Barbudev v Eurocom Cable Management Bulgaria EOOD [2011] EWHC 1560 (Comm)

The Claimant had been a shareholder of a cable television and internet company (the “Company”), which was acquired by the First Defendant. The First Defendant was, in turn, owned by the Third Defendant, and both companies were party of an international group whose UK business was run by the Second Defendant.

Prior to the acquisition of the Company, the First Defendant sent a side letter to the Claimant stating that in consideration for him signing the transaction documents, he would be offered the opportunity to invest in the First Defendant. Certain terms relating to this investment were set out in the side letter. The Claimant executed a share purchase agreement (the “SPA”) with the First Defendant, and the Company was sold.  

The Claimant argued that the side letter was evidence of a partly oral and partly written binding agreement that he had the right to an ongoing investment in the entity which was formed by way of the acquisition, and that that agreement had been fundamental to him proceeding to execute the SPA.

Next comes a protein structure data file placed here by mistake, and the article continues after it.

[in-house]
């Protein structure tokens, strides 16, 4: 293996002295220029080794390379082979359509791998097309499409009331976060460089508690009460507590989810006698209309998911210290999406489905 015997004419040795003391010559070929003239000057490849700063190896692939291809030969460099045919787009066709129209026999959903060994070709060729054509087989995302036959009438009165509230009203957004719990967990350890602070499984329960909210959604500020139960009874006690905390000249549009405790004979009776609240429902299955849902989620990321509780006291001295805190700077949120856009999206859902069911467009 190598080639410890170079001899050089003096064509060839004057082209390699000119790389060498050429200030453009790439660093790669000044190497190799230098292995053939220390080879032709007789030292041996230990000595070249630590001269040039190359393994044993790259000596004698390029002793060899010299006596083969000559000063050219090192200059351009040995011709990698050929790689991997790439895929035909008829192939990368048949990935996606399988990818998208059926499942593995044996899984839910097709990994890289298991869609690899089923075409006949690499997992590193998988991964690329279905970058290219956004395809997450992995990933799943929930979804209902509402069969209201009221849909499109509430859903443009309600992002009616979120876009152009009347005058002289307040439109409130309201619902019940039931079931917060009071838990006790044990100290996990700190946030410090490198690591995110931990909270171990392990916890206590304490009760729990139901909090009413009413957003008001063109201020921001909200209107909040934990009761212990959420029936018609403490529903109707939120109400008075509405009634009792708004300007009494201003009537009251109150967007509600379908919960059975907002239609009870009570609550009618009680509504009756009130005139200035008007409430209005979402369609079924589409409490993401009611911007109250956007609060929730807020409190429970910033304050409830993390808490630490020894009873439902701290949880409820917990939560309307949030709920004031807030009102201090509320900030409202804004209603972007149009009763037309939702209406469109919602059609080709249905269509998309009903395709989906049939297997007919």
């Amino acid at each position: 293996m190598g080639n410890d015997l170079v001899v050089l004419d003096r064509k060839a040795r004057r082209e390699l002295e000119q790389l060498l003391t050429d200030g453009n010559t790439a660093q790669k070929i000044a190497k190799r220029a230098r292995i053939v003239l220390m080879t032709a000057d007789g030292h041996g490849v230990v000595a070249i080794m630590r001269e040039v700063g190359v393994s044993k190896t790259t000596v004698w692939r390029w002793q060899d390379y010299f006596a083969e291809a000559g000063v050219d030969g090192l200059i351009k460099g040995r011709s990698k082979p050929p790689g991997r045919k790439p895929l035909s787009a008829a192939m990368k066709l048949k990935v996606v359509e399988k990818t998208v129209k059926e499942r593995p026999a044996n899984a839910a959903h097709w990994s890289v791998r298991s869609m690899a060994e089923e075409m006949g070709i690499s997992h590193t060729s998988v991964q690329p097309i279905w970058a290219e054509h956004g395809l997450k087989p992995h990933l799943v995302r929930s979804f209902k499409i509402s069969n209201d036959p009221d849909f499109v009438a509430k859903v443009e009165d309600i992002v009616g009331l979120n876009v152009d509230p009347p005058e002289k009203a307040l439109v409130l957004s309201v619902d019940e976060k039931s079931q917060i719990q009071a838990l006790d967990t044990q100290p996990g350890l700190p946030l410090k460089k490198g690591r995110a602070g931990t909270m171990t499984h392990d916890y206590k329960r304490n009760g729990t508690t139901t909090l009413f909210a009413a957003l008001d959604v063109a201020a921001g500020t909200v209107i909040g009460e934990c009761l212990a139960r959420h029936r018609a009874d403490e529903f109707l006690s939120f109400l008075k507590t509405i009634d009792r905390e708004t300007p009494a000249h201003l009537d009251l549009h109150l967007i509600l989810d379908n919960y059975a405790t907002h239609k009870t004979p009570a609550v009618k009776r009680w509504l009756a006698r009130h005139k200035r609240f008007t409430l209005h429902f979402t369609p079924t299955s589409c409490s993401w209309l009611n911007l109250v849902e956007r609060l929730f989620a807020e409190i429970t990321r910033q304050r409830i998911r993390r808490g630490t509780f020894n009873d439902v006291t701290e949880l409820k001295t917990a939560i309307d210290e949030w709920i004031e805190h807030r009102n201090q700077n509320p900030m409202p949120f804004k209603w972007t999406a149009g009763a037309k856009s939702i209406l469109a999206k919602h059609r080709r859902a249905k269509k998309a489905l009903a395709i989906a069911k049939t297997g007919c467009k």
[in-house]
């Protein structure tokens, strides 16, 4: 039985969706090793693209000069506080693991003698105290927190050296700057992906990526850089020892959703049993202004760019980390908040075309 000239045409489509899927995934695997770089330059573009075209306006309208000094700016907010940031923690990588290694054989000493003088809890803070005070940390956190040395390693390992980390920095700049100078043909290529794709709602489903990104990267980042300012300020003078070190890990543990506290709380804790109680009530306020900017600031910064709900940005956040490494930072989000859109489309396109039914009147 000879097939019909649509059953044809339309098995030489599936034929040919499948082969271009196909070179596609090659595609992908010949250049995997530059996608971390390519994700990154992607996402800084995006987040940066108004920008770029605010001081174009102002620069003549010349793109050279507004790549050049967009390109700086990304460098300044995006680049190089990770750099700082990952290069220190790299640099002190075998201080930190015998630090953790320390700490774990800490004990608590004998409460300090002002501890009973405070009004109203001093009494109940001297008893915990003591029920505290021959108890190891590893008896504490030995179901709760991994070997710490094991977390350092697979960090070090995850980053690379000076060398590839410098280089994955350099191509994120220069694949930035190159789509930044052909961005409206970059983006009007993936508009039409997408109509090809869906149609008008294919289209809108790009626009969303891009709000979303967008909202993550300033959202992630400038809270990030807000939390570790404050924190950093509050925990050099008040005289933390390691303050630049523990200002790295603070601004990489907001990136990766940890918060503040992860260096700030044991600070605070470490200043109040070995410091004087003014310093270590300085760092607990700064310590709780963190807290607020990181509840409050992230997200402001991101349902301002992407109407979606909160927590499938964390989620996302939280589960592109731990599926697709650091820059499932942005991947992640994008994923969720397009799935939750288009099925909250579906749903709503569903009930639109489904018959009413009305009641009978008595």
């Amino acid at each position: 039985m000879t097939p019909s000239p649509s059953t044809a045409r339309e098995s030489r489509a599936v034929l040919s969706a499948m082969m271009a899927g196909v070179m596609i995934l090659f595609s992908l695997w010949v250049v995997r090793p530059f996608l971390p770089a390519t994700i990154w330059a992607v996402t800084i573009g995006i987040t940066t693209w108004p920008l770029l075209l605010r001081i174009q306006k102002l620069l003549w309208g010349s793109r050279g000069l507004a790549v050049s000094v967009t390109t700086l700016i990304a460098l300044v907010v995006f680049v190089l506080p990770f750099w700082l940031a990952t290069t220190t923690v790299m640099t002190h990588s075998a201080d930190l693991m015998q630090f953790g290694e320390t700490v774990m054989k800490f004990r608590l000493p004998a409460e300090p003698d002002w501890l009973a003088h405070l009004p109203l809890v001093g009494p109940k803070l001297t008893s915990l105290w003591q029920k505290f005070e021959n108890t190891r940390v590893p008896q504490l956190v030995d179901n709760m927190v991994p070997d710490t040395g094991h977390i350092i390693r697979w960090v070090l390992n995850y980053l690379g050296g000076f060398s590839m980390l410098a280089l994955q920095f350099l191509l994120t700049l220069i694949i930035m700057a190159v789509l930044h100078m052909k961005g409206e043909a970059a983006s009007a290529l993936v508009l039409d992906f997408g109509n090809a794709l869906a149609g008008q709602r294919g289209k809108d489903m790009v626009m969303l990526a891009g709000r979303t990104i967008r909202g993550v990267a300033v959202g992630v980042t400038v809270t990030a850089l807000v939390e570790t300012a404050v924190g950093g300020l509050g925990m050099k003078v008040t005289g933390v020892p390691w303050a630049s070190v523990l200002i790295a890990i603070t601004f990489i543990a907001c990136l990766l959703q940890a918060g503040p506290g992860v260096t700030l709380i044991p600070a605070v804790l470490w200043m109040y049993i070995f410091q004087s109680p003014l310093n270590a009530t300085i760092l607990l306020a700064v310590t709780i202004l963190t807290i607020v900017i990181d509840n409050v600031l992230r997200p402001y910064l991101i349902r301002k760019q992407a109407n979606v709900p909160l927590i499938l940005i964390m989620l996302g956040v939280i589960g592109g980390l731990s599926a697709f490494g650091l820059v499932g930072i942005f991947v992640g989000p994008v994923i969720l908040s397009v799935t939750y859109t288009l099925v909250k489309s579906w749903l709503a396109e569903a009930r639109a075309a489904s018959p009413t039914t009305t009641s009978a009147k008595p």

The Court found in favour of the Defendants, finding that the side letter did not amount to a legally enforceable contact. The issue as to exactly what agreement was contained in the side letter depended on a construction of that letter. On the facts, the letter constituted only an agreement to agree, which was unenforceable. Even though some key terms had been included in the letter, and although the parties had agreed in principle, there was no finality. Further, some essential terms had not been addressed by the side letter.

The judgment in this matter provides a useful guide to the application of the now wellestablished legal principles on the formation of a binding contract.